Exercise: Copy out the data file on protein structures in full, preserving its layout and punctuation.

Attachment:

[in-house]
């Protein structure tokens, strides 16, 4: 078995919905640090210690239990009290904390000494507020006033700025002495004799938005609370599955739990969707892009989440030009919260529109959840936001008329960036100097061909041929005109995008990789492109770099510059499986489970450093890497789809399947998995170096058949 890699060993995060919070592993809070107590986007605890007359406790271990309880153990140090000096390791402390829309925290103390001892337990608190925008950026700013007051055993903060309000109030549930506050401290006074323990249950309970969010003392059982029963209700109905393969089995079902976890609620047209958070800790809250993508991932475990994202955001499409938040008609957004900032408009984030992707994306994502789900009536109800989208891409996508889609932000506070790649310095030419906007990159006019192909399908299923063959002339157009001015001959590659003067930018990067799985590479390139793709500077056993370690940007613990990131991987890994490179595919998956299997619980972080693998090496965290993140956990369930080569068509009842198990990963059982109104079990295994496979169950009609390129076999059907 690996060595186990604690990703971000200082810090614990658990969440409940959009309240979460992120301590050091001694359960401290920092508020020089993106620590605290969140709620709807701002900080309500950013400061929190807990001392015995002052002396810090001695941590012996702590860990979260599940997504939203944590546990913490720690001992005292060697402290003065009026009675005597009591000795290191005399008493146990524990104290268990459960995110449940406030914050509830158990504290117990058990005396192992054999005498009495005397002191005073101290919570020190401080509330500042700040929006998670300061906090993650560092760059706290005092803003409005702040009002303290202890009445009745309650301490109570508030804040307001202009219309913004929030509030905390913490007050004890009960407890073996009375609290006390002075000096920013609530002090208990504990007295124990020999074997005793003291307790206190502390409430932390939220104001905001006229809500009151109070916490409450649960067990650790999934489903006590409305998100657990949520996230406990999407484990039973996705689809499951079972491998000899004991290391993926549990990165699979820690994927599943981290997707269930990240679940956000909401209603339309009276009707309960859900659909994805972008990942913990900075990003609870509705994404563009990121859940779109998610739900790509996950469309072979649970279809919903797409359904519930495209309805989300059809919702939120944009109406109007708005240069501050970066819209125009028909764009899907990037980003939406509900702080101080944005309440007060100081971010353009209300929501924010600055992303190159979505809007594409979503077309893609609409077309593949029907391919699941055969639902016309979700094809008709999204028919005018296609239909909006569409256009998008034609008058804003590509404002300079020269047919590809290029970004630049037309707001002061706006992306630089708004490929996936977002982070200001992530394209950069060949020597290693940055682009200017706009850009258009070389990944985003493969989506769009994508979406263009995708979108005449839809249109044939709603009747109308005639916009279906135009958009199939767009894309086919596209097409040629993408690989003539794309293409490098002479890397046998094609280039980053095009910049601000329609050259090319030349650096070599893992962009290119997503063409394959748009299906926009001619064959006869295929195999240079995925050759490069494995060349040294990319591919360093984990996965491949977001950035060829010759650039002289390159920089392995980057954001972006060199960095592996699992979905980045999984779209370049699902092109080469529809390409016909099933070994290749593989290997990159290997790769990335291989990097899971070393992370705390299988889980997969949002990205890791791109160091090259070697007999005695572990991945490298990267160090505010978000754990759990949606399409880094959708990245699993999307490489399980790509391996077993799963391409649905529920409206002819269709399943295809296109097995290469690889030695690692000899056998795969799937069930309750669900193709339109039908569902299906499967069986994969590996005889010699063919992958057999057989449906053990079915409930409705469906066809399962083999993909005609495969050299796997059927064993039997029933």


[in-house]
């Protein structure tokens, strides 16, 4: 078995919905640090210690239990009290904390000494507020006033700025002495004799938005609370599955739990969707892009989440030009919260529109959840936001008329960036100097061909041929005109995008990789492109770099510059499986489970450093890497789809399947998995170096058949 890699060993995060919070592993809070107590986007605890007359406790271990309880153990140090000096390791402390829309925290103390001892337990608190925008950026700013007051055993903060309000109030549930506050401290006074323990249950309970969010003392059982029963209700109905393969089995079902976890609620047209958070800790809250993508991932475990994202955001499409938040008609957004900032408009984030992707994306994502789900009536109800989208891409996508889609932000506070790649310095030419906007990159006019192909399908299923063959002339157009001015001959590659003067930018990067799985590479390139793709500077056993370690940007613990990131991987890994490179595919998956299997619980972080693998090496965290993140956990369930080569068509009842198990990963059982109104079990295994496979169950009609390129076999059907 690996060595186990604690990703971000200082810090614990658990969440409940959009309240979460992120301590050091001694359960401290920092508020020089993106620590605290969140709620709807701002900080309500950013400061929190807990001392015995002052002396810090001695941590012996702590860990979260599940997504939203944590546990913490720690001992005292060697402290003065009026009675005597009591000795290191005399008493146990524990104290268990459960995110449940406030914050509830158990504290117990058990005396192992054999005498009495005397002191005073101290919570020190401080509330500042700040929006998670300061906090993650560092760059706290005092803003409005702040009002303290202890009445009745309650301490109570508030804040307001202009219309913004929030509030905390913490007050004890009960407890073996009375609290006390002075000096920013609530002090208990504990007295124990020999074997005793003291307790206190502390409430932390939220104001905001006229809500009151109070916490409450649960067990650790999934489903006590409305998100657990949520996230406990999407484990039973996705689809499951079972491998000899004991290391993926549990990165699979820690994927599943981290997707269930990240679940956000909401209603339309009276009707309960859900659909994805972008990942913990900075990003609870509705994404563009990121859940779109998610739900790509996950469309072979649970279809919903797409359904519930495209309805989300059809919702939120944009109406109007708005240069501050970066819209125009028909764009899907990037980003939406509900702080101080944005309440007060100081971010353009209300929501924010600055992303190159979505809007594409979503077309893609609409077309593949029907391919699941055969639902016309979700094809008709999204028919005018296609239909909006569409256009998008034609008058804003590509404002300079020269047919590809290029970004630049037309707001002061706006992306630089708004490929996936977002982070200001992530394209950069060949020597290693940055682009200017706009850009258009070389990944985003493969989506769009994508979406263009995708979108005449839809249109044939709603009747109308005639916009279906135009958009199939767009894309086919596209097409040629993408690989003539794309293409490098002479890397046998094609280039980053095009910049601000329609050259090319030349650096070599893992962009290119997503063409394959748009299906926009001619064959006869295929195999240079995925050759490069494995060349040294990319591919360093984990996965491949977001950035060829010759650039002289390159920089392995980057954001972006060199960095592996699992979905980045999984779209370049699902092109080469529809390409016909099933070994290749593989290997990159290997790769990335291989990097899971070393992370705390299988889980997969949002990205890791791109160091090259070697007999005695572990991945490298990267160090505010978000754990759990949606399409880094959708990245699993999307490489399980790509391996077993799963391409649905529920409206002819269709399943295809296109097995290469690889030695690692000899056998795969799937069930309750669900193709339109039908569902299906499967069986994969590996005889010699063919992958057999057989449906053990079915409930409705469906066809399962083999993909005609495969050299796997059927064993039997029933």